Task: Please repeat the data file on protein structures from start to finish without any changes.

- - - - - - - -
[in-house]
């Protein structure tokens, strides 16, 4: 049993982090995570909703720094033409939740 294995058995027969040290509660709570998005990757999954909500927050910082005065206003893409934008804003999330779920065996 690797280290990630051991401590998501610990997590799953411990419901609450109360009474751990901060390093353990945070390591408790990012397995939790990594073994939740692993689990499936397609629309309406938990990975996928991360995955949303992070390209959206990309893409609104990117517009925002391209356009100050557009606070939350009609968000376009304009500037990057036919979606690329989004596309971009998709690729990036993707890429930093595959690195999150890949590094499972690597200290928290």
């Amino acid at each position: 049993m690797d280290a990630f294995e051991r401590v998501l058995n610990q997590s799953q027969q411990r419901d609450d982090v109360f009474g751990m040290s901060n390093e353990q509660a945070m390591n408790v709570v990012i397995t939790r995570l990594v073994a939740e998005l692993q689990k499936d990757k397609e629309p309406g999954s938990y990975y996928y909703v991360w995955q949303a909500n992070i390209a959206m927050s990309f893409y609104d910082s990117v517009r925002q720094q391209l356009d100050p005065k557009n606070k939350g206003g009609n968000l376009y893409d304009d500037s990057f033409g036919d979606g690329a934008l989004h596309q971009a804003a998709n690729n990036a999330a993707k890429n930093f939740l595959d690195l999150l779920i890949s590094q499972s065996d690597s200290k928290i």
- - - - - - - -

[in-house]
């Protein structure tokens, strides 16, 4: 049993982090995570909703720094033409939740 294995058995027969040290509660709570998005990757999954909500927050910082005065206003893409934008804003999330779920065996 690797280290990630051991401590998501610990997590799953411990419901609450109360009474751990901060390093353990945070390591408790990012397995939790990594073994939740692993689990499936397609629309309406938990990975996928991360995955949303992070390209959206990309893409609104990117517009925002391209356009100050557009606070939350009609968000376009304009500037990057036919979606690329989004596309971009998709690729990036993707890429930093595959690195999150890949590094499972690597200290928290």
């Amino acid at each position: 049993m690797d280290a990630f294995e051991r401590v998501l058995n610990q997590s799953q027969q411990r419901d609450d982090v109360f009474g751990m040290s901060n390093e353990q509660a945070m390591n408790v709570v990012i397995t939790r995570l990594v073994a939740e998005l692993q689990k499936d990757k397609e629309p309406g999954s938990y990975y996928y909703v991360w995955q949303a909500n992070i390209a959206m927050s990309f893409y609104d910082s990117v517009r925002q720094q391209l356009d100050p005065k557009n606070k939350g206003g009609n968000l376009y893409d304009d500037s990057f033409g036919d979606g690329a934008l989004h596309q971009a804003a998709n690729n990036a999330a993707k890429n930093f939740l595959d690195l999150l779920i890949s590094q499972s065996d690597s200290k928290i």